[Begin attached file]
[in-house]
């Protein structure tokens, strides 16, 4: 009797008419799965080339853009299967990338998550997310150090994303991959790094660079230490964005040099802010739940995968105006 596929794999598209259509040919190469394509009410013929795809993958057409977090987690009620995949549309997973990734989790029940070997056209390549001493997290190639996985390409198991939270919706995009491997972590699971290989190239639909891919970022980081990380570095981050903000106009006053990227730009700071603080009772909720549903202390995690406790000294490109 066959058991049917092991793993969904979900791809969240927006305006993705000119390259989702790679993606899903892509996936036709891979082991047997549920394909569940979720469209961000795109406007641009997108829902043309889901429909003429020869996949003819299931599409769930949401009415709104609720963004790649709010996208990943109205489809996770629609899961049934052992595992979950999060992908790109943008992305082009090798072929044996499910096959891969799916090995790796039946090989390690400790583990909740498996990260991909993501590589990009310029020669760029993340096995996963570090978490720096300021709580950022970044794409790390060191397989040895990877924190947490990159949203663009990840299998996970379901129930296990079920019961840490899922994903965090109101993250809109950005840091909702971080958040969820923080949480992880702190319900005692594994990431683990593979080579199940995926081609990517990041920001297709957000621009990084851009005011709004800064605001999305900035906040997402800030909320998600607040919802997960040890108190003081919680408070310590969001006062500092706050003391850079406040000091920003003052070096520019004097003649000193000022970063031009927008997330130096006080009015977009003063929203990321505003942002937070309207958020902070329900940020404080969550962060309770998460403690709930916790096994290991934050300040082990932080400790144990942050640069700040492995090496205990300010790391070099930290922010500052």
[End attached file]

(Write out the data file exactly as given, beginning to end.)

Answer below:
[in-house]
């Protein structure tokens, strides 16, 4: 009797008419799965080339853009299967990338998550997310150090994303991959790094660079230490964005040099802010739940995968105006 596929794999598209259509040919190469394509009410013929795809993958057409977090987690009620995949549309997973990734989790029940070997056209390549001493997290190639996985390409198991939270919706995009491997972590699971290989190239639909891919970022980081990380570095981050903000106009006053990227730009700071603080009772909720549903202390995690406790000294490109 066959058991049917092991793993969904979900791809969240927006305006993705000119390259989702790679993606899903892509996936036709891979082991047997549920394909569940979720469209961000795109406007641009997108829902043309889901429909003429020869996949003819299931599409769930949401009415709104609720963004790649709010996208990943109205489809996770629609899961049934052992595992979950999060992908790109943008992305082009090798072929044996499910096959891969799916090995790796039946090989390690400790583990909740498996990260991909993501590589990009310029020669760029993340096995996963570090978490720096300021709580950022970044794409790390060191397989040895990877924190947490990159949203663009990840299998996970379901129930296990079920019961840490899922994903965090109101993250809109950005840091909702971080958040969820923080949480992880702190319900005692594994990431683990593979080579199940995926081609990517990041920001297709957000621009990084851009005011709004800064605001999305900035906040997402800030909320998600607040919802997960040890108190003081919680408070310590969001006062500092706050003391850079406040000091920003003052070096520019004097003649000193000022970063031009927008997330130096006080009015977009003063929203990321505003942002937070309207958020902070329900940020404080969550962060309770998460403690709930916790096994290991934050300040082990932080400790144990942050640069700040492995090496205990300010790391070099930290922010500052």